6 August 2018 | dbdumonteil
La Gloire De Marcel.
"Manon Des Sources " matched Pagnol 's great works and was arguably his best since " La Fille Du Puisatier" (1941);it's also his legacy for "Carnaval" ,a collaboration with Henri Verneuil ,was a disaster ,and "Les lettres De Mon Moulin ",was too uneven a work.A legacy ,it certainly is,but a mammoth work ,a 3h 45 movie ,and never a dull moment ;it flows along ,a source which never dries up (sic).
Now overshadowed by Claude Berri 's work in two parts,which is and is not a remake ,I won't add much to all that has been written on the site by both precedent users;I just want to point out that in the 1952 opus, the central character is the schoolteacher who plays a prominent part in the work (on the poster you can see his face;not on Berri's one.Now I'll stick with the black and white gem,perhaps my Pagnol favorite ,along with "Merlusse " and "La Fille Du Puisatier"
This schoolteacher is masterfully played by Raymond Pellegrin who found here his lifetime part ;I have always thought that he was the director's spokesman;after all, Pagnol's dad was a shoolteacher(remember the beautiful "La Gloire De Mon Père " and " Le Château De Ma Mère ",transferred to the screen by Yves Robert ) and he was an English teacher before writing and directing;it's not surprising that it's him who indirectly works the final "miracle" .
"Manon " is originally a work in two parts;it was to last five ,nay six hours ,but the producers did not want to hear of it : both parts were released at the same time (like ,for instance, "Les Enfants Du Paradis") and the audience had to pay twice of course .
It might well be the longest French movie at the time but the four hours never seem to drag by .It might be this work which made Pagnol one of the new wavelet 's favorites ;it might seem obsolete,it's actually very modern :the scenes are very long ,they seem to have been filmed in real time ;if Pagnol's lines were not so witty and so florid,some of them would look like impromptu performances:
-the long scenes with Monsieur Belloiseau (Robert Vattier whose hilarious performance of a deaf and talkative clerk is unforgettable;often compared to Professeur Tournesol (Calculus));choosing a deaf man to deliver a speech is sheer genius ,and it adds a lot to the final scene which ends part one when everybody is panic-stricken .His long tale which begins the story in which he tells the hunchback's terrible fate (he's referred to "Jean De Florette"only at the end of part 2) could have been a stodgy melodrama; the "game" his audience plays wins us over : it shows that,like all the genuine artists,Pagnol never forgives his sense of humor .
-The speech the vicar delivers in an overcrowded church lasts ten minutes (you read well) and will remind Pagnol's fans of his short "Le Curé De Cucugnan"; although anticlerical to a fault ,the director does the priest justice :"your prayers are for your tomatoes" ;science ,represented by the schoolteacher ,and later by the engineer -whose geological explanations in front of a clueless village council are worth the price of admission,too :then again ,it could be the bore to end all bores :it's simply great!-,is as helpless as religion when it comes to get water back.And sometimes the viewer stops and wonders : perhaps the old country woman's curse -in Provençal Patois - is stronger than faith and reason (too bad that the wonderful Marcelle Géniat should be absent in the second part).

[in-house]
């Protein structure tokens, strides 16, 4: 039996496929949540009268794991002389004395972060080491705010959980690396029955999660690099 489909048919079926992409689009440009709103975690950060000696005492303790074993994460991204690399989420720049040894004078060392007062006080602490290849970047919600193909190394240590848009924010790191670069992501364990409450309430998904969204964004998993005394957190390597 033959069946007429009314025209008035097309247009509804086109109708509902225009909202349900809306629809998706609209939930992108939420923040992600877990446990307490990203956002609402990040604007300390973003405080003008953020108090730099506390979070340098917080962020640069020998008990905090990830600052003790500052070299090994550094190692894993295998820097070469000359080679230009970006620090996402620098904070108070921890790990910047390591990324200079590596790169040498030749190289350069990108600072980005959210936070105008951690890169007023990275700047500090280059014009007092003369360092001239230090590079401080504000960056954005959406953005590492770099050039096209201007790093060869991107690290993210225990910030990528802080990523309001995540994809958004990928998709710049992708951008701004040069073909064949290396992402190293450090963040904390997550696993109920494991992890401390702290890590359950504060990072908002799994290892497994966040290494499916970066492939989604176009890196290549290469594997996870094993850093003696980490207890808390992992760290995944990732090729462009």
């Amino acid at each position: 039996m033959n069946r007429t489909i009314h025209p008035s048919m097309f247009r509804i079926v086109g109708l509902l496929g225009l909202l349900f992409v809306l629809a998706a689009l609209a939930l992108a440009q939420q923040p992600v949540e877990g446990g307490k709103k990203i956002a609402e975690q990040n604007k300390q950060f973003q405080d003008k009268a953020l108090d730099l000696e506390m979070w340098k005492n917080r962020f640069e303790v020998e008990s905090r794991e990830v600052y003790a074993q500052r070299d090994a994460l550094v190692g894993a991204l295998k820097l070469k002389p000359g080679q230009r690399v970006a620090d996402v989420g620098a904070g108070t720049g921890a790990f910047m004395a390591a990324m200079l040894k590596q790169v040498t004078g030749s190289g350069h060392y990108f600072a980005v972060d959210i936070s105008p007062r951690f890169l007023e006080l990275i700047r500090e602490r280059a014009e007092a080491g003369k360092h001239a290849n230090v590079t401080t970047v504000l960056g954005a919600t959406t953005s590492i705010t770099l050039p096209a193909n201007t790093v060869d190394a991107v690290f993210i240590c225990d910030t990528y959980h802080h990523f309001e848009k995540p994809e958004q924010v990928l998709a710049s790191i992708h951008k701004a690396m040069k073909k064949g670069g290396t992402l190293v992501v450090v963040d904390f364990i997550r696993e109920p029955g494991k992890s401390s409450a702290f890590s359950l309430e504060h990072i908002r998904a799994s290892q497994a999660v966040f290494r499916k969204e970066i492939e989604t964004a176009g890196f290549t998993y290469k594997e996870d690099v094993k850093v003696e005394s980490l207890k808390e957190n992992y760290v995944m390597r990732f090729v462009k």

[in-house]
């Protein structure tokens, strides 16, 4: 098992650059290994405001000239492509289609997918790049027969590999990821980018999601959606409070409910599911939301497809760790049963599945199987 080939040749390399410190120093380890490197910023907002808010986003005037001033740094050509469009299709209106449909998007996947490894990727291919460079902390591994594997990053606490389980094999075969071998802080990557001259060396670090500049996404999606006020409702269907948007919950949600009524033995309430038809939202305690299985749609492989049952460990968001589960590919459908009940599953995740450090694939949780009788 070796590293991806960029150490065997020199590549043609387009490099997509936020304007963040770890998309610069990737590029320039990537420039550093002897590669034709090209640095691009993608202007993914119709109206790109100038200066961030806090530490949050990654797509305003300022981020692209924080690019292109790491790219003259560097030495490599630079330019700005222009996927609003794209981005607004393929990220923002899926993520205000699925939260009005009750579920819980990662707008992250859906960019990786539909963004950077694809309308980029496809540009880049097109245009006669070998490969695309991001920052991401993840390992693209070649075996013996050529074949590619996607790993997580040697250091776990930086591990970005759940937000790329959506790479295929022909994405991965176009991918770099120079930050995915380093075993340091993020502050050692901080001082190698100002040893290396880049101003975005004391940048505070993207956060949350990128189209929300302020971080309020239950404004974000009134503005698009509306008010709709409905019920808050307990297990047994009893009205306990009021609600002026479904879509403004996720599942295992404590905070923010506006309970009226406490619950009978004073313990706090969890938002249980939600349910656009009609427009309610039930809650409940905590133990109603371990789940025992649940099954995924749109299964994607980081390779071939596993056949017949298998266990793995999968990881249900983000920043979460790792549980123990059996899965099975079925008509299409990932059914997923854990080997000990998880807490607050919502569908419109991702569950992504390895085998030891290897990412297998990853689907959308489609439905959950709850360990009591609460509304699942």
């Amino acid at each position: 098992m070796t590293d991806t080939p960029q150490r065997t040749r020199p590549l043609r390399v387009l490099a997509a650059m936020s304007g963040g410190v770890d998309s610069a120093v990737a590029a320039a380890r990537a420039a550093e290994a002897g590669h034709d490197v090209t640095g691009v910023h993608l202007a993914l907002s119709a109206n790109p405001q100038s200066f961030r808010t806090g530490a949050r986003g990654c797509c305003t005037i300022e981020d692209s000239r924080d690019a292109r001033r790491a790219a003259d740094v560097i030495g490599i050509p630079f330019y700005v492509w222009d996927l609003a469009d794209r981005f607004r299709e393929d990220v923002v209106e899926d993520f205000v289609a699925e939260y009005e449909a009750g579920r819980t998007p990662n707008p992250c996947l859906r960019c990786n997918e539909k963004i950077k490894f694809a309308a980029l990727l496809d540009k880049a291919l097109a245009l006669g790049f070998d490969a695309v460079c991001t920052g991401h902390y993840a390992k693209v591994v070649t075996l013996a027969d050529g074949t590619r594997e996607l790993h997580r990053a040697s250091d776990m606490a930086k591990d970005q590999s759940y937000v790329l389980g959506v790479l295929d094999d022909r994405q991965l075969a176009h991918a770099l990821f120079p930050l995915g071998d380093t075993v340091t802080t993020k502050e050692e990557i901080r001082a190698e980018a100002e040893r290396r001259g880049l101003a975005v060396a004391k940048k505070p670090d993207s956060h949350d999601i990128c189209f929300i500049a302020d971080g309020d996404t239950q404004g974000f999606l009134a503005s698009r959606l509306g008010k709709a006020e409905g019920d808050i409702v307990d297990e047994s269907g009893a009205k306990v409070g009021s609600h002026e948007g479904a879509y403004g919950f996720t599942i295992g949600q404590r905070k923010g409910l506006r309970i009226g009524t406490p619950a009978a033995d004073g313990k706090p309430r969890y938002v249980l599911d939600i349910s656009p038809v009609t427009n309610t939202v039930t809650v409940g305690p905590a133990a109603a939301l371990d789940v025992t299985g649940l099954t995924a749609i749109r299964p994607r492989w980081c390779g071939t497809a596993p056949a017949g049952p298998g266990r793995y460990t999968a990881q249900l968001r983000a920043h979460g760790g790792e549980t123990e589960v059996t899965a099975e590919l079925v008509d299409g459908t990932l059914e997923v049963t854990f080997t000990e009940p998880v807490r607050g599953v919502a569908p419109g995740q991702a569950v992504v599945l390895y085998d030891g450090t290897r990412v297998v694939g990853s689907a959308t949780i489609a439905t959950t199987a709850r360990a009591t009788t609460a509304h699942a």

Water (although the movie does not deal with this problem ,"La Fille Du Puisatier" is "the well-digger's daughter all the same)and land (see "Joffroi" and "Regain" )are recurrent themes in the director's work ;so is the outcast : the unwed mother in many previous works ("Angèle "and the famous trilogy), lonely teacher ("Merlusse" ) ,halfwit ("Angèle" );Manon 's family was rejected from the start because her dad was a hunchback (superstitions would claim it brought bad luck)and had left the country for a while,he was not worthy of their community ;alone in the world with a sick mom we never see ,she 's got a chip on her shoulder;:some say Jacqueline Pagnol ,the attractive director's wife was not a great actress; but her husband made her a winner : a long-haired mysterious wild girl who knows the hills and their secrets (and who knows she's got sex-appeal),she effortlessly wins the audience over.Whereas it took a whole film in the remake, Manon's misfortunes are told here in admirably succint style : Belloiseau's tale , a drawing ,and (which is stunning in Pagnol's work) Ugolin 's visions (special effects in 1952) when he realizes that ,coveting the girl and the farm,he loses on both accounts.
There were things that would never alter ,in the director's canon:aided by a bevy of tremendous actors (they should all be mentioned) ,as usual,he creates dozens of unforgettable characters : you'll remember the butcher who used to give "scraps for the hunchback's dogs" ;the over possessive mom who accuses Manon of having split her dear boy's skull open; the mayor who tactlessly tries to undo the harm they've all done .
And if the director was sometimes accused of "filming plays" , do watch the marvelous landscapes of Provence ,of course filmed on location.And if both "trials " are filmed stage production, then give me more of them!
Comedy walks hand in hand with tragedy in Pagnol's magnum opus ;Raymond Pellegrin reportedly said something like :"Pagnol ,it's the sun on the brink of ruin".